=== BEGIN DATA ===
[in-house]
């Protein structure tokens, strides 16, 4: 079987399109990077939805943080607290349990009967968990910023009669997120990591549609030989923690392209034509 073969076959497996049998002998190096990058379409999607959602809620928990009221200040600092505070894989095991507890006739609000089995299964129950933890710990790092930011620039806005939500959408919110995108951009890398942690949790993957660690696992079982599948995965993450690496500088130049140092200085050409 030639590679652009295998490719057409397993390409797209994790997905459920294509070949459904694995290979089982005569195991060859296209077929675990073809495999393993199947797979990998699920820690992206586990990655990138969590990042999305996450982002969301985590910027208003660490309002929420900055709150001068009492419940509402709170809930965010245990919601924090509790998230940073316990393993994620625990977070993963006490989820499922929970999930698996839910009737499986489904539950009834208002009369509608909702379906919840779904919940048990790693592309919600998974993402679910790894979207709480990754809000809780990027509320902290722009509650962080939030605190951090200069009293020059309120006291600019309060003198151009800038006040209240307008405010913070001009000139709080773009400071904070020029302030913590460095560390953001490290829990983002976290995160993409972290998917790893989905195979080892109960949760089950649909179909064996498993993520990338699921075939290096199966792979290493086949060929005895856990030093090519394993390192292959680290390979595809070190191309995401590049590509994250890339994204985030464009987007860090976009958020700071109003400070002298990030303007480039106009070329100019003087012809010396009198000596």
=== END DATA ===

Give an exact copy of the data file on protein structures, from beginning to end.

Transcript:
[in-house]
């Protein structure tokens, strides 16, 4: 079987399109990077939805943080607290349990009967968990910023009669997120990591549609030989923690392209034509 073969076959497996049998002998190096990058379409999607959602809620928990009221200040600092505070894989095991507890006739609000089995299964129950933890710990790092930011620039806005939500959408919110995108951009890398942690949790993957660690696992079982599948995965993450690496500088130049140092200085050409 030639590679652009295998490719057409397993390409797209994790997905459920294509070949459904694995290979089982005569195991060859296209077929675990073809495999393993199947797979990998699920820690992206586990990655990138969590990042999305996450982002969301985590910027208003660490309002929420900055709150001068009492419940509402709170809930965010245990919601924090509790998230940073316990393993994620625990977070993963006490989820499922929970999930698996839910009737499986489904539950009834208002009369509608909702379906919840779904919940048990790693592309919600998974993402679910790894979207709480990754809000809780990027509320902290722009509650962080939030605190951090200069009293020059309120006291600019309060003198151009800038006040209240307008405010913070001009000139709080773009400071904070020029302030913590460095560390953001490290829990983002976290995160993409972290998917790893989905195979080892109960949760089950649909179909064996498993993520990338699921075939290096199966792979290493086949060929005895856990030093090519394993390192292959680290390979595809070190191309995401590049590509994250890339994204985030464009987007860090976009958020700071109003400070002298990030303007480039106009070329100019003087012809010396009198000596």